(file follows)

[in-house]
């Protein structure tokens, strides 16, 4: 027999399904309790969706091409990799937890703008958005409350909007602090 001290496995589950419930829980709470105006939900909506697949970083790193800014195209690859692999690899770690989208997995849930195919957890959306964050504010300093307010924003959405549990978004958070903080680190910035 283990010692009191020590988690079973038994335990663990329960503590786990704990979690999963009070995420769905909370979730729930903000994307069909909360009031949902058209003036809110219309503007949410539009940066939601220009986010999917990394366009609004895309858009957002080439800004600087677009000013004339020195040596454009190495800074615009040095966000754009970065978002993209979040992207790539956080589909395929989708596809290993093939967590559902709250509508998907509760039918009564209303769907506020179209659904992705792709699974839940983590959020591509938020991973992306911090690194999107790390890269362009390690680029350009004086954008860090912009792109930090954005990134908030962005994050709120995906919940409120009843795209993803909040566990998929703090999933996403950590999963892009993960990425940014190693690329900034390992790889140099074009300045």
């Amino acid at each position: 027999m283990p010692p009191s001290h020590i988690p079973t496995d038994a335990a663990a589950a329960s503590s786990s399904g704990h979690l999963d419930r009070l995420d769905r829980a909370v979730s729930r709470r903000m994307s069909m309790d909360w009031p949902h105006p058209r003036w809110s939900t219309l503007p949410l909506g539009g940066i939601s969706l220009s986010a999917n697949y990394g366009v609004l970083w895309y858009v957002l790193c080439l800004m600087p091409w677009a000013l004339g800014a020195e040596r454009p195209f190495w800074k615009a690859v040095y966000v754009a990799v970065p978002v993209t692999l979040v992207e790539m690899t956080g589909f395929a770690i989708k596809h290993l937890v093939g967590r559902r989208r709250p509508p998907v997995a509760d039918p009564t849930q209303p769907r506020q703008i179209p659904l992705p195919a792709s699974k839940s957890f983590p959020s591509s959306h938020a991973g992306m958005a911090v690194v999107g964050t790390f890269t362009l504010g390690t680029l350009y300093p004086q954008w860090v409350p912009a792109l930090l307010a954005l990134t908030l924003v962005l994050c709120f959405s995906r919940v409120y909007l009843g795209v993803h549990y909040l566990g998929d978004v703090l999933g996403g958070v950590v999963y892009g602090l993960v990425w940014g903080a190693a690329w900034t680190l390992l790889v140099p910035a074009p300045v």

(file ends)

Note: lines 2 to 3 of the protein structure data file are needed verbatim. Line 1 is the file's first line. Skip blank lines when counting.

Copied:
């Protein structure tokens, strides 16, 4: 027999399904309790969706091409990799937890703008958005409350909007602090 001290496995589950419930829980709470105006939900909506697949970083790193800014195209690859692999690899770690989208997995849930195919957890959306964050504010300093307010924003959405549990978004958070903080680190910035 283990010692009191020590988690079973038994335990663990329960503590786990704990979690999963009070995420769905909370979730729930903000994307069909909360009031949902058209003036809110219309503007949410539009940066939601220009986010999917990394366009609004895309858009957002080439800004600087677009000013004339020195040596454009190495800074615009040095966000754009970065978002993209979040992207790539956080589909395929989708596809290993093939967590559902709250509508998907509760039918009564209303769907506020179209659904992705792709699974839940983590959020591509938020991973992306911090690194999107790390890269362009390690680029350009004086954008860090912009792109930090954005990134908030962005994050709120995906919940409120009843795209993803909040566990998929703090999933996403950590999963892009993960990425940014190693690329900034390992790889140099074009300045």
């Amino acid at each position: 027999m283990p010692p009191s001290h020590i988690p079973t496995d038994a335990a663990a589950a329960s503590s786990s399904g704990h979690l999963d419930r009070l995420d769905r829980a909370v979730s729930r709470r903000m994307s069909m309790d909360w009031p949902h105006p058209r003036w809110s939900t219309l503007p949410l909506g539009g940066i939601s969706l220009s986010a999917n697949y990394g366009v609004l970083w895309y858009v957002l790193c080439l800004m600087p091409w677009a000013l004339g800014a020195e040596r454009p195209f190495w800074k615009a690859v040095y966000v754009a990799v970065p978002v993209t692999l979040v992207e790539m690899t956080g589909f395929a770690i989708k596809h290993l937890v093939g967590r559902r989208r709250p509508p998907v997995a509760d039918p009564t849930q209303p769907r506020q703008i179209p659904l992705p195919a792709s699974k839940s957890f983590p959020s591509s959306h938020a991973g992306m958005a911090v690194v999107g964050t790390f890269t362009l504010g390690t680029l350009y300093p004086q954008w860090v409350p912009a792109l930090l307010a954005l990134t908030l924003v962005l994050c709120f959405s995906r919940v409120y909007l009843g795209v993803h549990y909040l566990g998929d978004v703090l999933g996403g958070v950590v999963y892009g602090l993960v990425w940014g903080a190693a690329w900034t680190l390992l790889v140099p910035a074009p300045v």